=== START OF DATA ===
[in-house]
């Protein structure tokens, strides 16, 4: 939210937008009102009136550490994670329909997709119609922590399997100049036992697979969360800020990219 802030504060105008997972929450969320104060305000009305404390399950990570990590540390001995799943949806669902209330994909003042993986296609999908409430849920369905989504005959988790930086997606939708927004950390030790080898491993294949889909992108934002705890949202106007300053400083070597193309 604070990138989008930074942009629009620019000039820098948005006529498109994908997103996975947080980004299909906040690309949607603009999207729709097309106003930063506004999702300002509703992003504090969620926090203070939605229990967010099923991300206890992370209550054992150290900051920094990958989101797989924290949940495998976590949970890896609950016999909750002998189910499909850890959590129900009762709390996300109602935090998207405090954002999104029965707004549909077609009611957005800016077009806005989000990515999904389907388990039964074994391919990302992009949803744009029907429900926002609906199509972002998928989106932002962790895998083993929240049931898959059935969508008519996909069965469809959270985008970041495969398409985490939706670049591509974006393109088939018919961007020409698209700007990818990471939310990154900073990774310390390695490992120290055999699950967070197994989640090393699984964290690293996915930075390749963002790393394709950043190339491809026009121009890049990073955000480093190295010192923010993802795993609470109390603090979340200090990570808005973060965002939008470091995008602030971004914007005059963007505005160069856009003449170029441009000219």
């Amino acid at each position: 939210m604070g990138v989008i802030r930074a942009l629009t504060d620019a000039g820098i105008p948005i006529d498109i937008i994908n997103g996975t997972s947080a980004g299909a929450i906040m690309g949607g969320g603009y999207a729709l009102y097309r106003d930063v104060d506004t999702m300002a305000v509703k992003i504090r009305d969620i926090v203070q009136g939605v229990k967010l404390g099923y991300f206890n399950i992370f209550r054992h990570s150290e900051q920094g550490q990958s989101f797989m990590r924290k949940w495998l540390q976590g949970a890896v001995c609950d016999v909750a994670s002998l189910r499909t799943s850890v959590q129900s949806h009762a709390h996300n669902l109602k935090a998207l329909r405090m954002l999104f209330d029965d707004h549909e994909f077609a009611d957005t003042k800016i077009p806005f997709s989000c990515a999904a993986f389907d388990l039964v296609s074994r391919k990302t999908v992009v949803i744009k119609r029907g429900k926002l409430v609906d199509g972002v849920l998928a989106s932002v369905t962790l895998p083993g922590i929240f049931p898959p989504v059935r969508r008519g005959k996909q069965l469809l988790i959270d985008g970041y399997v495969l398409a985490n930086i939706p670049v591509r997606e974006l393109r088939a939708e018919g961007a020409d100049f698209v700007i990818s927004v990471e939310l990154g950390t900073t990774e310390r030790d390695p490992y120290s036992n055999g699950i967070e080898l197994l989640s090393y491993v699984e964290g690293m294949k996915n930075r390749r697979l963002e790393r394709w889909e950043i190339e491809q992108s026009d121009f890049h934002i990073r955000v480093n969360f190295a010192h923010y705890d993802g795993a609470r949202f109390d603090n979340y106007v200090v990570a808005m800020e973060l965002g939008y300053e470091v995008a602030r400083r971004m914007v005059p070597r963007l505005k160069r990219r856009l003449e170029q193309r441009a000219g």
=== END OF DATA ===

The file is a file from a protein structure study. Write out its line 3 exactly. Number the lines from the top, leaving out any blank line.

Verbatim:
């Amino acid at each position: 939210m604070g990138v989008i802030r930074a942009l629009t504060d620019a000039g820098i105008p948005i006529d498109i937008i994908n997103g996975t997972s947080a980004g299909a929450i906040m690309g949607g969320g603009y999207a729709l009102y097309r106003d930063v104060d506004t999702m300002a305000v509703k992003i504090r009305d969620i926090v203070q009136g939605v229990k967010l404390g099923y991300f206890n399950i992370f209550r054992h990570s150290e900051q920094g550490q990958s989101f797989m990590r924290k949940w495998l540390q976590g949970a890896v001995c609950d016999v909750a994670s002998l189910r499909t799943s850890v959590q129900s949806h009762a709390h996300n669902l109602k935090a998207l329909r405090m954002l999104f209330d029965d707004h549909e994909f077609a009611d957005t003042k800016i077009p806005f997709s989000c990515a999904a993986f389907d388990l039964v296609s074994r391919k990302t999908v992009v949803i744009k119609r029907g429900k926002l409430v609906d199509g972002v849920l998928a989106s932002v369905t962790l895998p083993g922590i929240f049931p898959p989504v059935r969508r008519g005959k996909q069965l469809l988790i959270d985008g970041y399997v495969l398409a985490n930086i939706p670049v591509r997606e974006l393109r088939a939708e018919g961007a020409d100049f698209v700007i990818s927004v990471e939310l990154g950390t900073t990774e310390r030790d390695p490992y120290s036992n055999g699950i967070e080898l197994l989640s090393y491993v699984e964290g690293m294949k996915n930075r390749r697979l963002e790393r394709w889909e950043i190339e491809q992108s026009d121009f890049h934002i990073r955000v480093n969360f190295a010192h923010y705890d993802g795993a609470r949202f109390d603090n979340y106007v200090v990570a808005m800020e973060l965002g939008y300053e470091v995008a602030r400083r971004m914007v005059p070597r963007l505005k160069r990219r856009l003449e170029q193309r441009a000219g």